Source: Sky Sports

On the bright side...

Although the online racism that the players have received is disgusting and unacceptable, the way in which the public and other football players reacted has been positively overwhelming. Rashford, Sancho and Saka were racially targeted and viciously trolled by angry England fans, but the way the English public united to show them their strength and support has been heart-warming. There have been floods of positive and encouraging messages for all three of the players, including Boris Johnson publicly shaming the online abuse. He has stated that everyone guilty of the racist abuse that the three young men are facing online will be banned from future football matches. But is this enough? The answer is no. There is no justification for people racially targeting black players in the England team and just banning them from games is the bare minimum that needs to be done. The fans were distraught and instantly turned to racism. What does this say about England? Quite frankly, it’s just stupid and more ground-breaking measures need to be implemented to actually target these online trolls.

Nevertheless, one of the most memorable moments in the midst of all this chaos has been the redecoration of Rashford’s mural. Following the defeat, England fans had vandalised the mural of Rashford that was made in his hometown by covering it with black tape. As a sign of retaliation, fans in support of the boys decorated the mural with England flags, almost as if to affirm that Rashford is indeed British, and with beautiful messages filled with love and support for him. The artist who made the mural in the first place, Akse, repaired the damage made too. Seeing the outpour of love he has received gives me hope that maybe one day racism in the football industry would be a thing of the past. But I must say, it confuses me how people can hate Rashford, especially after the influential ‘Feeding Britain’s Children’ campaign he instigated to advocate for free school meals. It confuses me how at the start of the year, everyone was congratulating and thanking Rashford for his efforts with regards to the campaign and yet, he simply misses a penalty, and now everyone feels the need to unnecessarily bring up his race and skin colour negatively. It is not right nor fair and Rashford, along with Sancho and Saka, deserve more.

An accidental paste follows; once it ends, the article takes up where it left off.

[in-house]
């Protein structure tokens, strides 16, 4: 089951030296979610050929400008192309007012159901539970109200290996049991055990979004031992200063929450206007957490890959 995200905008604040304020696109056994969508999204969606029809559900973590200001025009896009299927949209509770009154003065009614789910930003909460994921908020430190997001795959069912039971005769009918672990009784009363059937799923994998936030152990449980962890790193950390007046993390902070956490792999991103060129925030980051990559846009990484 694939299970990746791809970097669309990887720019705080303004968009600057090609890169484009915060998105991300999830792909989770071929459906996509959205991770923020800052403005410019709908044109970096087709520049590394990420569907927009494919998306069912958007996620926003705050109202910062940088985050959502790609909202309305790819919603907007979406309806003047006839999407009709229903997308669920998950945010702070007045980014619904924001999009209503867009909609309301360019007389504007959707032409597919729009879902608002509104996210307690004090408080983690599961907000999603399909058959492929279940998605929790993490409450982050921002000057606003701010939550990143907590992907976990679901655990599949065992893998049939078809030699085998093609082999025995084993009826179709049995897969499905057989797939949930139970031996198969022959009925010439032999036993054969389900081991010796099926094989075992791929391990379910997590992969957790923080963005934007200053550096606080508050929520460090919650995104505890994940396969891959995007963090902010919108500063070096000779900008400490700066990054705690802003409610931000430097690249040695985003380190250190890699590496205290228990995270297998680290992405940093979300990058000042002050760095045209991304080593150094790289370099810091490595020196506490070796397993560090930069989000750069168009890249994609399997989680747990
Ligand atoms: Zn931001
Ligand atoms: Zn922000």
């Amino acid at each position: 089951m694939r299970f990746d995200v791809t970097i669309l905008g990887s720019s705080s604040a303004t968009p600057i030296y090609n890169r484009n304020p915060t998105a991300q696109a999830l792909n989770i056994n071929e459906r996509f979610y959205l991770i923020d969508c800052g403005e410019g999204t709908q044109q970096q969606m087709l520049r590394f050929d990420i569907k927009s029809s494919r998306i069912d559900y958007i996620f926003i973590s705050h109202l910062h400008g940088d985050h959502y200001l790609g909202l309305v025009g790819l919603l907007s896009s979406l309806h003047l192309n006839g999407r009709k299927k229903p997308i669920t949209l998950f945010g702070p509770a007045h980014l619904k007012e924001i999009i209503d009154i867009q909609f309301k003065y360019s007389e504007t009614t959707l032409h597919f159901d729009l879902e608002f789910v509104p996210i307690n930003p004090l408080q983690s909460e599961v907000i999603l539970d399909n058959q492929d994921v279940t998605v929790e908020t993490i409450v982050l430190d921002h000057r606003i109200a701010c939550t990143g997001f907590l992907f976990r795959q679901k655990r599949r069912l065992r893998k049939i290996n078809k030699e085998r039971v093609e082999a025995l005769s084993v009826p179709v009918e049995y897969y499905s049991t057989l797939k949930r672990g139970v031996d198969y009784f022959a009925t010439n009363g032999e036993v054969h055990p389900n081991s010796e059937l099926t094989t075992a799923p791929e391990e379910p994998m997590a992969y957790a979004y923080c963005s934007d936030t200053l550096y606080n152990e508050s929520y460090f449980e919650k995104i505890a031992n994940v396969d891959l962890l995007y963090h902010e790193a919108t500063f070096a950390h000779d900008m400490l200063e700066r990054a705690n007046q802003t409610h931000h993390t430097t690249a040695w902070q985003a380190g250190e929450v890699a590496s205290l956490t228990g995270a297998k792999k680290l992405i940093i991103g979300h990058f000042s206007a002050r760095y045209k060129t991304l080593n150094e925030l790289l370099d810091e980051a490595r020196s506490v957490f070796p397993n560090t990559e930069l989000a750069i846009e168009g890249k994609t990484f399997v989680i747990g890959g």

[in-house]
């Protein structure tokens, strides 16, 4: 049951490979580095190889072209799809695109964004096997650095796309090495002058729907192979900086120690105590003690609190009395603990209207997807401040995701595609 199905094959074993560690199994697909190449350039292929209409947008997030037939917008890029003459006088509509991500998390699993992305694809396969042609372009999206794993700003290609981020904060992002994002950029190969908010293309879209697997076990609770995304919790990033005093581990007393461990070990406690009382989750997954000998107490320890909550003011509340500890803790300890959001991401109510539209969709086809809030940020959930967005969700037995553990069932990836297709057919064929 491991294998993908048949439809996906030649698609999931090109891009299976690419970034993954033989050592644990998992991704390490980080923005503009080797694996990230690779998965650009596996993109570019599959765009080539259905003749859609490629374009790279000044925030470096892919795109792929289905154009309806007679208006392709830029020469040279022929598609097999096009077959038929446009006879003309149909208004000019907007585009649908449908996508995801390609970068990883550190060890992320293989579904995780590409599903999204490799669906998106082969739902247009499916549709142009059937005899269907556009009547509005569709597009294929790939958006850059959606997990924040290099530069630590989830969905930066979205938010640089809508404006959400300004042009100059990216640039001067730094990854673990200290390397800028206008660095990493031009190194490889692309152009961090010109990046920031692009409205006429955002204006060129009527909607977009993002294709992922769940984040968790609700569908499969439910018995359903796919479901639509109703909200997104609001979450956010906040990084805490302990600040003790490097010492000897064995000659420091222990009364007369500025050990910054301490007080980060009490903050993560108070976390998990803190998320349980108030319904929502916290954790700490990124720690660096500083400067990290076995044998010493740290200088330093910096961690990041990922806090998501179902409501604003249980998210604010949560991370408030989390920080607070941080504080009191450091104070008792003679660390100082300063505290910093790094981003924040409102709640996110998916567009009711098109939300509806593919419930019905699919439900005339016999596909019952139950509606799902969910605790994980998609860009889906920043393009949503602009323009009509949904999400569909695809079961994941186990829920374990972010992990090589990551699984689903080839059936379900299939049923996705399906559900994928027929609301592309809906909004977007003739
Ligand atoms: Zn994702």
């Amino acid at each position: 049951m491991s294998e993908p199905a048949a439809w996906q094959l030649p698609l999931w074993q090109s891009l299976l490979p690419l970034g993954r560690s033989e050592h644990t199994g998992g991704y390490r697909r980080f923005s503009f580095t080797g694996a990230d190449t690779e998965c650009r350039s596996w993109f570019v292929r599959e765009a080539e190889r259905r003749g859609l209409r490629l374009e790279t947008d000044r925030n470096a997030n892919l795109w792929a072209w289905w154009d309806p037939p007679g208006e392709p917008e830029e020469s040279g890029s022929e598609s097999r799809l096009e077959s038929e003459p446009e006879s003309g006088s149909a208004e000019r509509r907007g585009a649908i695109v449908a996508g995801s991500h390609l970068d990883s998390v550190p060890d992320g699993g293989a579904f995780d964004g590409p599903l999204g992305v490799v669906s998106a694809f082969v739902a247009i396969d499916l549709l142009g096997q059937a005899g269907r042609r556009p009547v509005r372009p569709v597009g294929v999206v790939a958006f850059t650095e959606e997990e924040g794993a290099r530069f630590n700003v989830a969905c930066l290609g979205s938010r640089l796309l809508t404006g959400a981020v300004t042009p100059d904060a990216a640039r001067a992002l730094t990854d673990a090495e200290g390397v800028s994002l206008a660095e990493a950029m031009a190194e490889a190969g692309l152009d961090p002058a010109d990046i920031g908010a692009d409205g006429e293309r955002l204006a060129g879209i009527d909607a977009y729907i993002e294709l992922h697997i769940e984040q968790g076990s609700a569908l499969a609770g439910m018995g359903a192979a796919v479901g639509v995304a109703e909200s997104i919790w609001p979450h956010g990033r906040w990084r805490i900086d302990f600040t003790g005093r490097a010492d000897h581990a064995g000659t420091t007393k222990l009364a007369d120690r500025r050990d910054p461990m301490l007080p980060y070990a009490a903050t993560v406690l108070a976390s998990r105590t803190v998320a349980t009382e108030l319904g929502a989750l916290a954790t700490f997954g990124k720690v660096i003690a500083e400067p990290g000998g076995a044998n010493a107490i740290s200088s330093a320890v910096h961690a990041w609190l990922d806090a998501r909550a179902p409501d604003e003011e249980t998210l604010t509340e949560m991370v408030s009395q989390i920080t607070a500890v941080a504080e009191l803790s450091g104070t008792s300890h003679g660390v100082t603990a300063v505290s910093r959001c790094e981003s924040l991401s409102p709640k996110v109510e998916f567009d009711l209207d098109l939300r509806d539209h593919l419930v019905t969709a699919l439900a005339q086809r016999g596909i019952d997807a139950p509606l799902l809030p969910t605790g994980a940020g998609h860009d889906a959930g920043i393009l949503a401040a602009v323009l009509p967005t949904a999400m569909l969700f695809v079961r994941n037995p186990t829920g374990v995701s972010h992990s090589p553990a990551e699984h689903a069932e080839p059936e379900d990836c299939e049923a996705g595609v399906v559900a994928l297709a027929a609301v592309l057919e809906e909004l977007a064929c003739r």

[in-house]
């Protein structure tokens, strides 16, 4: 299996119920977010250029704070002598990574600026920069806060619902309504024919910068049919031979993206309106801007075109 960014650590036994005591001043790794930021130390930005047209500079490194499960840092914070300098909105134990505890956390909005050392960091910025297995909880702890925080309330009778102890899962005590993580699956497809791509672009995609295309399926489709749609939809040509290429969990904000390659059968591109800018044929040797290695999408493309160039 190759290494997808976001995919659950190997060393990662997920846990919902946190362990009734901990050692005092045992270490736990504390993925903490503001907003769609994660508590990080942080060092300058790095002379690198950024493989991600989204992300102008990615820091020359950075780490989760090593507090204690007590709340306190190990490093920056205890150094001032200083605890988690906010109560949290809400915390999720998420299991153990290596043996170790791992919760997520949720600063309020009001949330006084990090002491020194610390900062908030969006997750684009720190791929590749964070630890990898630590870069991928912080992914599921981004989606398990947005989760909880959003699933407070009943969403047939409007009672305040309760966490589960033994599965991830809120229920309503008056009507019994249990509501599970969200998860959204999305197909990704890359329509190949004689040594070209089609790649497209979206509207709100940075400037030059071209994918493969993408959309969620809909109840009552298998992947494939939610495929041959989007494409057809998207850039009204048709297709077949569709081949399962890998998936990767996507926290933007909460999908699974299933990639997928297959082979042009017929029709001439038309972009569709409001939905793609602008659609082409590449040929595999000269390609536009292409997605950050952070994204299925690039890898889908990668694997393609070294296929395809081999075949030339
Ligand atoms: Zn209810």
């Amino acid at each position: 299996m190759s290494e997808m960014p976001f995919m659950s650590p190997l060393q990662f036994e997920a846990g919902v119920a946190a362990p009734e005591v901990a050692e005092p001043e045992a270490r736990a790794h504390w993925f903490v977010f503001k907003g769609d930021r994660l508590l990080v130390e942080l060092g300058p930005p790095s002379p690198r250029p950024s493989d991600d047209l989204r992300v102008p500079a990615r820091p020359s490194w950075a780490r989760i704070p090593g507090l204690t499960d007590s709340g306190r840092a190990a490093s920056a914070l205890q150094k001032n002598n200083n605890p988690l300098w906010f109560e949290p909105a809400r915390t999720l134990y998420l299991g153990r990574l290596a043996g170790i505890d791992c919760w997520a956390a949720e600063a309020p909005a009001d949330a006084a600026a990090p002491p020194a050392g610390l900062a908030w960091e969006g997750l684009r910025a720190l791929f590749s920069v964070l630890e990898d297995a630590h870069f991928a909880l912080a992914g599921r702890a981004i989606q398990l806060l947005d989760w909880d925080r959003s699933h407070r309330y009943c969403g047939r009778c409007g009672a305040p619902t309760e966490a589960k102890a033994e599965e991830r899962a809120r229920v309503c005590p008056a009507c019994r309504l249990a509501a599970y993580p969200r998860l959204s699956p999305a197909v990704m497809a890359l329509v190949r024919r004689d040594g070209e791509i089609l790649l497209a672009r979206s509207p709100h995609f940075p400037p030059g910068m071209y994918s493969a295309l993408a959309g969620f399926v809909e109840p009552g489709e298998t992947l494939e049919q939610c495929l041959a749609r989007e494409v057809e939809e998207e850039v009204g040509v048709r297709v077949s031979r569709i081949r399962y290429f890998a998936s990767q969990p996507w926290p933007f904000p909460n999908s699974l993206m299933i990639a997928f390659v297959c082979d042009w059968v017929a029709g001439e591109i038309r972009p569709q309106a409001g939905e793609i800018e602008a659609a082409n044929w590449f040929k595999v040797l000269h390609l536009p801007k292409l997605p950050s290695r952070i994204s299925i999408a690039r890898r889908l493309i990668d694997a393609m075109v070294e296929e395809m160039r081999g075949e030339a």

The harsh reality of being Black and British

If there ever was any question of it before last Sunday, now it is no secret that British football is rife with racism. From throwing banana peels at black players to filling their social media comments with monkey and gorilla emojis, there’s no insult that the ugly side of the British public has not fished out to their own players. If so many black men continuously contribute towards the success of British football teams, including the national football team, then why do some fans persist to slander them with racial slurs when their team loses? Surely, this sends out a message to the Black British community: that Britain only wants to claim and celebrate them when it suits Britain. That their ‘Britishness’ is dependent on how well they perform, not only in football but also in the workplace and the entertainment industry. Ultimately, they either fall in line, or risk losing their Britishness.

Andreia is our Society & Politics Editor and a third year student studying BA French & Politics at the University of Leeds. She is currently on a year abroad in Toulouse, France. She is pursuing a career in government and policy and is interested in foreign languages and cultures, pop culture and politics. Her Instagram handle is @_.adcb._.